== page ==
understand how checkpoints works:

1. Launch Developer Console
2. Select "File -> Open"
3. Select "Classes" as the entity type, and "AccountHandler" as the entity.
4. Click "Open"
5. Position our cursor over line 10 in the left margin and click once.  A red dot appears next to the line number.
6. Click .
7. Double-click the latest entry in the "Logs" panel to open the debug log.
8. Select "Debug -> Open Execute Anonymous Window".
9. Delete the existing code and insert the following snippet (see the original article)
10. Make sure that the "Open Log" check box is checked, and click "Execute"
11. Click the Checkpoints tab, and double-click the first entry that appears.  The "Checkpoint Inspector" appears.
12. On the Symbols tab, expand the nodes within the execution tree.  Notice the Key and Value columns.
13. Click the "Heap" tab.  Notice the "Count" and "Total Size" columns

// Salesforce - Developer - Debugging - Using the Debugger Add-on for Eclipse:

The Debugger Add-on is not free.  It is available for purchase after Winter
2016.  It only works in sandbox environments.

Install the debugger add-on for the Eclipse plug-in.

Apex has a System class called Limits that lets you output debug messages for 
each governor limit. There are two versions of every method: the first returns 
the amount of the resource that has been used in the current context, while the 
second version contains the word limit and returns the total amount of the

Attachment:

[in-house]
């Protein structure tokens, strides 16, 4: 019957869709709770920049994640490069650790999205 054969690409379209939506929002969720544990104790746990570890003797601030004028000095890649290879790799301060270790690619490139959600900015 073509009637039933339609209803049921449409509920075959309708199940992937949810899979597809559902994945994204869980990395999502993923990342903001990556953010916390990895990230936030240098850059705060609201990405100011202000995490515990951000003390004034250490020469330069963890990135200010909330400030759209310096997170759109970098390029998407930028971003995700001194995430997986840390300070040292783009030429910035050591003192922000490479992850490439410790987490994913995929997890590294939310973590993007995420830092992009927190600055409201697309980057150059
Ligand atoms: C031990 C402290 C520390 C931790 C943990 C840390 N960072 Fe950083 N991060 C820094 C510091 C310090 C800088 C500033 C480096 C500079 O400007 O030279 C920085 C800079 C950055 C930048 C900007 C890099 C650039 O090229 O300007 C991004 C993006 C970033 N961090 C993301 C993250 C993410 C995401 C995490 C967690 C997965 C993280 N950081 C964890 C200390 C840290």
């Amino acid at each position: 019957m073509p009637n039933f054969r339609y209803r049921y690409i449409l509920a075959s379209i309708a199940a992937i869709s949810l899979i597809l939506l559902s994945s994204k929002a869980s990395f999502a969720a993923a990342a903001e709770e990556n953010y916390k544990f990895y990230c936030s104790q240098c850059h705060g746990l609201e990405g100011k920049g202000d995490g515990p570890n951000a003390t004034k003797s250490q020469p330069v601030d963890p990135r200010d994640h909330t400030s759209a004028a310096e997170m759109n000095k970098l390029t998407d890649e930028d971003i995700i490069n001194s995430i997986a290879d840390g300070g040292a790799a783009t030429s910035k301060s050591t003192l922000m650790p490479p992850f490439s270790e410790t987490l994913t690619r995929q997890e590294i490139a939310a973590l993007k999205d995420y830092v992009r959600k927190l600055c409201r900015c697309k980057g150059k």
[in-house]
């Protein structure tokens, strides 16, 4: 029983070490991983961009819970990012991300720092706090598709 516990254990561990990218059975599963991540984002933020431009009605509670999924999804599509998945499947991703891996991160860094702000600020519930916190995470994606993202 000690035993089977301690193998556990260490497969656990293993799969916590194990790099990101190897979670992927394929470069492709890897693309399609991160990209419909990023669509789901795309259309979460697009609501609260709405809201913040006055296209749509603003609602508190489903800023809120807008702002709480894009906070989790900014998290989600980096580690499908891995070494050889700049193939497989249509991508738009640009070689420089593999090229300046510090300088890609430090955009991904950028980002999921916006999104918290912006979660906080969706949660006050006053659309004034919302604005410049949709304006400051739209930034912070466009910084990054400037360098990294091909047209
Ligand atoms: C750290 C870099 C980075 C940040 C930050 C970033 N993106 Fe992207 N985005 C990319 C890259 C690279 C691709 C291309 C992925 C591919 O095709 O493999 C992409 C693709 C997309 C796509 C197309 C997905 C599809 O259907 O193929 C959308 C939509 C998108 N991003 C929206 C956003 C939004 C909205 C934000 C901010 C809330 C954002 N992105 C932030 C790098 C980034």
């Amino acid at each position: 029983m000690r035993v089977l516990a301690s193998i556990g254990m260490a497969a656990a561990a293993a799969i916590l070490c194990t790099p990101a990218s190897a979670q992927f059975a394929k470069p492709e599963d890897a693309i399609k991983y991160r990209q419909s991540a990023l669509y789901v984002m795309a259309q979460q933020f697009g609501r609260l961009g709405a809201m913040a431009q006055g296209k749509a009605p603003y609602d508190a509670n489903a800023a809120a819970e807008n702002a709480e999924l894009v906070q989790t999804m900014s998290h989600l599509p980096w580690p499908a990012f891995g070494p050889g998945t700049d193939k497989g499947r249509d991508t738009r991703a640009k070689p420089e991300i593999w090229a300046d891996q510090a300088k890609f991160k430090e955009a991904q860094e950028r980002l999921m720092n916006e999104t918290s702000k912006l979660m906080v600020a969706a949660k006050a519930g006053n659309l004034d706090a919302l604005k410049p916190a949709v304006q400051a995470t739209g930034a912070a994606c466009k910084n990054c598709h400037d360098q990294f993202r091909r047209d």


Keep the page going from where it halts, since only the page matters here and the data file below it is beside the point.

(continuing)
resource that is available for that context. 

The following example shows how to embed these types of statements in your code 
and ultimately determine if or when you are about to exceed any governor limits. 
Using either the System Log or Debug Logs, you can evaluate the output to see 
how the specific code is performing against the governor limits. Additionally, 
you can embed logic in the Apex code directly to throw error messages before 
reaching a governor limit. The code sample below has an IF statement to evaluate 
if the trigger is about to update too many Opportunities. 

Here is an example of how you can use a combination of System.debug statements 
and the Limits Apex class to generate some very useful output as it relates to 
governor limits and the overall efficiency of your code. 

trigger accountLimitExample on Account (after delete, after insert, after update) {
  System.debug('Total Number of SOQL Queries allowed in this Apex code context: ' 
    +  Limits.getLimitQueries());
  System.debug('Total Number of records that can be queried  in this Apex code 
    context: ' +  Limits.getLimitDmlRows());
  System.debug('Total Number of DML statements allowed in this Apex code context: ' 
    +  Limits.getLimitDmlStatements() );
  System.debug('Total Number of CPU usage time (in ms) allowed in this Apex 
    code context: ' +  Limits.getLimitCpuTime());

  // Query the Opportunity object 
  List<Opportunity> opptys = [